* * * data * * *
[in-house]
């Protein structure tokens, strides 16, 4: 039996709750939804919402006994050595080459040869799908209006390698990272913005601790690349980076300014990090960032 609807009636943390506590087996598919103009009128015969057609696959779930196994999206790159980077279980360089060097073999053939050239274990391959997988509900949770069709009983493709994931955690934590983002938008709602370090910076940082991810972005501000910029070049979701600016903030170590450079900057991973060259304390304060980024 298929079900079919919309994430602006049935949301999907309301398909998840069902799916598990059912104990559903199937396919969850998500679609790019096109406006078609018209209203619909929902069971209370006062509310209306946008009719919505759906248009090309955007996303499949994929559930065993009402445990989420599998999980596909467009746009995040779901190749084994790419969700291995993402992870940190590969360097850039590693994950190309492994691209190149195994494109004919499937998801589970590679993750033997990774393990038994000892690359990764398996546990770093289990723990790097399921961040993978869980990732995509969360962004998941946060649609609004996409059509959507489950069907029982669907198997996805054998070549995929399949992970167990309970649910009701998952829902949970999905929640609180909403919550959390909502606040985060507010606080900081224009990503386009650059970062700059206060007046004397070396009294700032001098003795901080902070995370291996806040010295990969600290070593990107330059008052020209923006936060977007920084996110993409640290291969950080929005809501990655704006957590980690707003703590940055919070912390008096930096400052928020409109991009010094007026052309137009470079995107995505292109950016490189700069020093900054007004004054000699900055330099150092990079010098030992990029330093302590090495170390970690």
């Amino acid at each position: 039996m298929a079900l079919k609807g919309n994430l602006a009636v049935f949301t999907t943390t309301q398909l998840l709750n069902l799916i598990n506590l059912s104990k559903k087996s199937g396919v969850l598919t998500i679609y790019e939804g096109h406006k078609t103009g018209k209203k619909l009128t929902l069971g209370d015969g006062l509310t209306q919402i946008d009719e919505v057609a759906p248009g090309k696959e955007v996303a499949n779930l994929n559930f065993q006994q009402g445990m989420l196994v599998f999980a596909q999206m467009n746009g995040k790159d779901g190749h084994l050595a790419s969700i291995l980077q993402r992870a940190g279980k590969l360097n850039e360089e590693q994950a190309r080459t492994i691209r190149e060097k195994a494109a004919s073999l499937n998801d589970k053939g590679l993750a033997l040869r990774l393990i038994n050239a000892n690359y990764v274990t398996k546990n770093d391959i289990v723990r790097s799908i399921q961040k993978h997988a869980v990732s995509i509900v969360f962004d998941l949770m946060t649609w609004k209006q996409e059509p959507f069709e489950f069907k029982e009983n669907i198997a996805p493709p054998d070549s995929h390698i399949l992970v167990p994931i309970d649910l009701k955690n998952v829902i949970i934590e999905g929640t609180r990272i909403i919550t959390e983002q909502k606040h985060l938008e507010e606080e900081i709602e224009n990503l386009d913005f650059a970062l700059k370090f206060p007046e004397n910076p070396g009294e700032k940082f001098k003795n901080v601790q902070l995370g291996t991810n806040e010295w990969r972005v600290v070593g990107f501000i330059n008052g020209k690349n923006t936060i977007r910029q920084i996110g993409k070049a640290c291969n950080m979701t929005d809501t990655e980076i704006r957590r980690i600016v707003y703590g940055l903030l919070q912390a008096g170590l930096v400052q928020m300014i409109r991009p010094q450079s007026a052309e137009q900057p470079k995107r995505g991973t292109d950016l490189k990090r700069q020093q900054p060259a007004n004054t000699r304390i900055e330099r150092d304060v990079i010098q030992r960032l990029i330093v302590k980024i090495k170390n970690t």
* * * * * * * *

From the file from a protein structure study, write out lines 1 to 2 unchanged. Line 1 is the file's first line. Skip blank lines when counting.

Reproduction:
[in-house]
């Protein structure tokens, strides 16, 4: 039996709750939804919402006994050595080459040869799908209006390698990272913005601790690349980076300014990090960032 609807009636943390506590087996598919103009009128015969057609696959779930196994999206790159980077279980360089060097073999053939050239274990391959997988509900949770069709009983493709994931955690934590983002938008709602370090910076940082991810972005501000910029070049979701600016903030170590450079900057991973060259304390304060980024 298929079900079919919309994430602006049935949301999907309301398909998840069902799916598990059912104990559903199937396919969850998500679609790019096109406006078609018209209203619909929902069971209370006062509310209306946008009719919505759906248009090309955007996303499949994929559930065993009402445990989420599998999980596909467009746009995040779901190749084994790419969700291995993402992870940190590969360097850039590693994950190309492994691209190149195994494109004919499937998801589970590679993750033997990774393990038994000892690359990764398996546990770093289990723990790097399921961040993978869980990732995509969360962004998941946060649609609004996409059509959507489950069907029982669907198997996805054998070549995929399949992970167990309970649910009701998952829902949970999905929640609180909403919550959390909502606040985060507010606080900081224009990503386009650059970062700059206060007046004397070396009294700032001098003795901080902070995370291996806040010295990969600290070593990107330059008052020209923006936060977007920084996110993409640290291969950080929005809501990655704006957590980690707003703590940055919070912390008096930096400052928020409109991009010094007026052309137009470079995107995505292109950016490189700069020093900054007004004054000699900055330099150092990079010098030992990029330093302590090495170390970690």